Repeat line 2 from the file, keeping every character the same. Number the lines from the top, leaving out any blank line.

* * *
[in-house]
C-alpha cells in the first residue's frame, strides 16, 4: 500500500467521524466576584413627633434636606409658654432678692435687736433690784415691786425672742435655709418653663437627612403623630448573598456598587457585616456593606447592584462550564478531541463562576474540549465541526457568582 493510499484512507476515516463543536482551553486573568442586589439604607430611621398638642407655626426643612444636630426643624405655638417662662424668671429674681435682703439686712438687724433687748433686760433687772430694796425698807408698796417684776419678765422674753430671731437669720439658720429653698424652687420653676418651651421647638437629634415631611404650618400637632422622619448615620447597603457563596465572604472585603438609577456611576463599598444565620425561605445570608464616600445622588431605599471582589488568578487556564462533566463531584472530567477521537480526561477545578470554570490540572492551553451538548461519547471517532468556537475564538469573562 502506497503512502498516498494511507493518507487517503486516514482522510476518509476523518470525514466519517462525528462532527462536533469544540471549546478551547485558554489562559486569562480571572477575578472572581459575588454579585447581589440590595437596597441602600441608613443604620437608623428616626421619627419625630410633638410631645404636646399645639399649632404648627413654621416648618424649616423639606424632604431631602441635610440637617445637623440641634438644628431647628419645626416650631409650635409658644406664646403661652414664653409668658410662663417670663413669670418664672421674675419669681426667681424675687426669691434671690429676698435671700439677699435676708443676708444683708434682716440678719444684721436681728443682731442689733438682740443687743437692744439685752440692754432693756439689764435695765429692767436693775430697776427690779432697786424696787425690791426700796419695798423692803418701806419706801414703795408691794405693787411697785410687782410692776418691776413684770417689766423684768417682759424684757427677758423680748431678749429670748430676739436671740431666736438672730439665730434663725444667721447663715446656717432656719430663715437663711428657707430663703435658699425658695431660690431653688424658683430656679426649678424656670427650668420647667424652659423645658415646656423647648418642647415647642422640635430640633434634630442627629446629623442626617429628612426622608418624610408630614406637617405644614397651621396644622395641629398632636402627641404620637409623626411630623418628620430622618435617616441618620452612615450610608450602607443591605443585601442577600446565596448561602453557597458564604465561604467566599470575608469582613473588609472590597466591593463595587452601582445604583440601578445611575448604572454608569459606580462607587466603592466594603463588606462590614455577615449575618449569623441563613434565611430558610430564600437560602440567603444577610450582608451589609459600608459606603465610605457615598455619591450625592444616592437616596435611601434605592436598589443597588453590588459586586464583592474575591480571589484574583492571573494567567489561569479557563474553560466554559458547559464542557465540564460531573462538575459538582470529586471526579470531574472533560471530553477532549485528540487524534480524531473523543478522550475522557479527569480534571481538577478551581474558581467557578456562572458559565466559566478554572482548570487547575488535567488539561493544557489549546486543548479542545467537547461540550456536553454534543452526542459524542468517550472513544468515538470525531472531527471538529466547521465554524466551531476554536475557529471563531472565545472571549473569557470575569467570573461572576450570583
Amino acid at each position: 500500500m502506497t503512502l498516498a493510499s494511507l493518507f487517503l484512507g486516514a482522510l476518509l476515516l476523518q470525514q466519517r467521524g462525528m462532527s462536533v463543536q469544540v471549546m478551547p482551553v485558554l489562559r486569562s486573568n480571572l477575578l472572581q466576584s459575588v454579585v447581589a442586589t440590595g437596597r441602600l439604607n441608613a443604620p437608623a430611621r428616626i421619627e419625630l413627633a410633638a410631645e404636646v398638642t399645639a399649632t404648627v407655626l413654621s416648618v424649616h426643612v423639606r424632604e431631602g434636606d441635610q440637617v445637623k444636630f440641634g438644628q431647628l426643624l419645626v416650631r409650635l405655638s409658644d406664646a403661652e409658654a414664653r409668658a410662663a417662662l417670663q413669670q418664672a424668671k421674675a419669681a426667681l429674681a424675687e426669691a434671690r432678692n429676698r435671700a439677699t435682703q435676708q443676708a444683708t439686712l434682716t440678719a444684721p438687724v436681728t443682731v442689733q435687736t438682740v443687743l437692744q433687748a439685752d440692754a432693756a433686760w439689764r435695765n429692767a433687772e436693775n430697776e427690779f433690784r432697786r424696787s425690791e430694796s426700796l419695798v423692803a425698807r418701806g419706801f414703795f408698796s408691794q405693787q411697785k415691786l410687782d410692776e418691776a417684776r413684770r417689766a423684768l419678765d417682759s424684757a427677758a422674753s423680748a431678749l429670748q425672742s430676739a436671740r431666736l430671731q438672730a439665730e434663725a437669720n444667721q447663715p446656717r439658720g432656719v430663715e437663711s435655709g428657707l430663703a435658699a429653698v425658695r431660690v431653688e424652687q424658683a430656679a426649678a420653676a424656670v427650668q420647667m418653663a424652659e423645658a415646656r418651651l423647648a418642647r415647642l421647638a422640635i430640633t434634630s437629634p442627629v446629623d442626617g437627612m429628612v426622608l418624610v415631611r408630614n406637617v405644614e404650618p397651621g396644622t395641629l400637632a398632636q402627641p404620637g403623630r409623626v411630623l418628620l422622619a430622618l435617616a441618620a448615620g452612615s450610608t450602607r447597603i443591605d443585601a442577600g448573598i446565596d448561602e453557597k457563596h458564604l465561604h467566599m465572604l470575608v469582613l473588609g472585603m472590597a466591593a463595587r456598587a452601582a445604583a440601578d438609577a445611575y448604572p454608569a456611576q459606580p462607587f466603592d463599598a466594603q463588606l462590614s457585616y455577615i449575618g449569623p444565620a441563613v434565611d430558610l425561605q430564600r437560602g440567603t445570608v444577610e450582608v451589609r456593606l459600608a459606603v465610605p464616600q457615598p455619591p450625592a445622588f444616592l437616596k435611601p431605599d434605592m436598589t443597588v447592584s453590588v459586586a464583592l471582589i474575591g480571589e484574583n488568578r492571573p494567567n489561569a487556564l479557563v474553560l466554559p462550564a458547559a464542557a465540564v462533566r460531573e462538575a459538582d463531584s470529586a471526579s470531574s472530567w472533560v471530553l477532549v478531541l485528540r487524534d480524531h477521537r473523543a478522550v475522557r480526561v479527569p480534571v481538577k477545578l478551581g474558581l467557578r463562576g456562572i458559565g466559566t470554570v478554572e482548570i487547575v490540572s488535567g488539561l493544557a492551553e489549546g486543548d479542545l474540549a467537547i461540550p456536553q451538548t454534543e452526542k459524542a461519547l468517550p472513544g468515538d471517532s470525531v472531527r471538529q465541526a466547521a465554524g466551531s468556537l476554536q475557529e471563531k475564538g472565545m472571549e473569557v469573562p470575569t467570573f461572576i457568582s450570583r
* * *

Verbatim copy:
C-alpha cells in the first residue's frame, strides 16, 4: 500500500467521524466576584413627633434636606409658654432678692435687736433690784415691786425672742435655709418653663437627612403623630448573598456598587457585616456593606447592584462550564478531541463562576474540549465541526457568582 493510499484512507476515516463543536482551553486573568442586589439604607430611621398638642407655626426643612444636630426643624405655638417662662424668671429674681435682703439686712438687724433687748433686760433687772430694796425698807408698796417684776419678765422674753430671731437669720439658720429653698424652687420653676418651651421647638437629634415631611404650618400637632422622619448615620447597603457563596465572604472585603438609577456611576463599598444565620425561605445570608464616600445622588431605599471582589488568578487556564462533566463531584472530567477521537480526561477545578470554570490540572492551553451538548461519547471517532468556537475564538469573562 502506497503512502498516498494511507493518507487517503486516514482522510476518509476523518470525514466519517462525528462532527462536533469544540471549546478551547485558554489562559486569562480571572477575578472572581459575588454579585447581589440590595437596597441602600441608613443604620437608623428616626421619627419625630410633638410631645404636646399645639399649632404648627413654621416648618424649616423639606424632604431631602441635610440637617445637623440641634438644628431647628419645626416650631409650635409658644406664646403661652414664653409668658410662663417670663413669670418664672421674675419669681426667681424675687426669691434671690429676698435671700439677699435676708443676708444683708434682716440678719444684721436681728443682731442689733438682740443687743437692744439685752440692754432693756439689764435695765429692767436693775430697776427690779432697786424696787425690791426700796419695798423692803418701806419706801414703795408691794405693787411697785410687782410692776418691776413684770417689766423684768417682759424684757427677758423680748431678749429670748430676739436671740431666736438672730439665730434663725444667721447663715446656717432656719430663715437663711428657707430663703435658699425658695431660690431653688424658683430656679426649678424656670427650668420647667424652659423645658415646656423647648418642647415647642422640635430640633434634630442627629446629623442626617429628612426622608418624610408630614406637617405644614397651621396644622395641629398632636402627641404620637409623626411630623418628620430622618435617616441618620452612615450610608450602607443591605443585601442577600446565596448561602453557597458564604465561604467566599470575608469582613473588609472590597466591593463595587452601582445604583440601578445611575448604572454608569459606580462607587466603592466594603463588606462590614455577615449575618449569623441563613434565611430558610430564600437560602440567603444577610450582608451589609459600608459606603465610605457615598455619591450625592444616592437616596435611601434605592436598589443597588453590588459586586464583592474575591480571589484574583492571573494567567489561569479557563474553560466554559458547559464542557465540564460531573462538575459538582470529586471526579470531574472533560471530553477532549485528540487524534480524531473523543478522550475522557479527569480534571481538577478551581474558581467557578456562572458559565466559566478554572482548570487547575488535567488539561493544557489549546486543548479542545467537547461540550456536553454534543452526542459524542468517550472513544468515538470525531472531527471538529466547521465554524466551531476554536475557529471563531472565545472571549473569557470575569467570573461572576450570583